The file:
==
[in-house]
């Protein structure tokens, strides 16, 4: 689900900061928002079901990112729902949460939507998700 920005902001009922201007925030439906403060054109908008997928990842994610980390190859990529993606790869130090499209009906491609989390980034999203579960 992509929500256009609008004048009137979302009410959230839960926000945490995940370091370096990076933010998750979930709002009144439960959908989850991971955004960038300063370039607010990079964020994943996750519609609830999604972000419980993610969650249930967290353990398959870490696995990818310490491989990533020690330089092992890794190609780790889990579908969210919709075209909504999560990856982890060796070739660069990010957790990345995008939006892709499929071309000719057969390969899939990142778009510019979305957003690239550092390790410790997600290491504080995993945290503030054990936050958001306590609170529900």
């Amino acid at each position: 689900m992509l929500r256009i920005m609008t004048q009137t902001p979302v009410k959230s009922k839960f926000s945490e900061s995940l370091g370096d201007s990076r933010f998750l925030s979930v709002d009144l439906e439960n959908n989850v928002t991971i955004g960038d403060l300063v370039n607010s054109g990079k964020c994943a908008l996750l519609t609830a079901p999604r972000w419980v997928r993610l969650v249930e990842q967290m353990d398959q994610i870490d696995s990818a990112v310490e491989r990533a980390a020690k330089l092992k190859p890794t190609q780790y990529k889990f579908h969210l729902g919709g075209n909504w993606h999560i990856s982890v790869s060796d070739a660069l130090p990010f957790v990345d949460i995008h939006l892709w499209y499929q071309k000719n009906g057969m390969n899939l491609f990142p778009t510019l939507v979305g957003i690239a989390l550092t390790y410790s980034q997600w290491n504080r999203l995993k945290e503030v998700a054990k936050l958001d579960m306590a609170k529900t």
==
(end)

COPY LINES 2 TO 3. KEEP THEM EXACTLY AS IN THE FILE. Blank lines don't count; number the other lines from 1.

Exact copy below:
């Protein structure tokens, strides 16, 4: 689900900061928002079901990112729902949460939507998700 920005902001009922201007925030439906403060054109908008997928990842994610980390190859990529993606790869130090499209009906491609989390980034999203579960 992509929500256009609008004048009137979302009410959230839960926000945490995940370091370096990076933010998750979930709002009144439960959908989850991971955004960038300063370039607010990079964020994943996750519609609830999604972000419980993610969650249930967290353990398959870490696995990818310490491989990533020690330089092992890794190609780790889990579908969210919709075209909504999560990856982890060796070739660069990010957790990345995008939006892709499929071309000719057969390969899939990142778009510019979305957003690239550092390790410790997600290491504080995993945290503030054990936050958001306590609170529900």
């Amino acid at each position: 689900m992509l929500r256009i920005m609008t004048q009137t902001p979302v009410k959230s009922k839960f926000s945490e900061s995940l370091g370096d201007s990076r933010f998750l925030s979930v709002d009144l439906e439960n959908n989850v928002t991971i955004g960038d403060l300063v370039n607010s054109g990079k964020c994943a908008l996750l519609t609830a079901p999604r972000w419980v997928r993610l969650v249930e990842q967290m353990d398959q994610i870490d696995s990818a990112v310490e491989r990533a980390a020690k330089l092992k190859p890794t190609q780790y990529k889990f579908h969210l729902g919709g075209n909504w993606h999560i990856s982890v790869s060796d070739a660069l130090p990010f957790v990345d949460i995008h939006l892709w499209y499929q071309k000719n009906g057969m390969n899939l491609f990142p778009t510019l939507v979305g957003i690239a989390l550092t390790y410790s980034q997600w290491n504080r999203l995993k945290e503030v998700a054990k936050l958001d579960m306590a609170k529900t």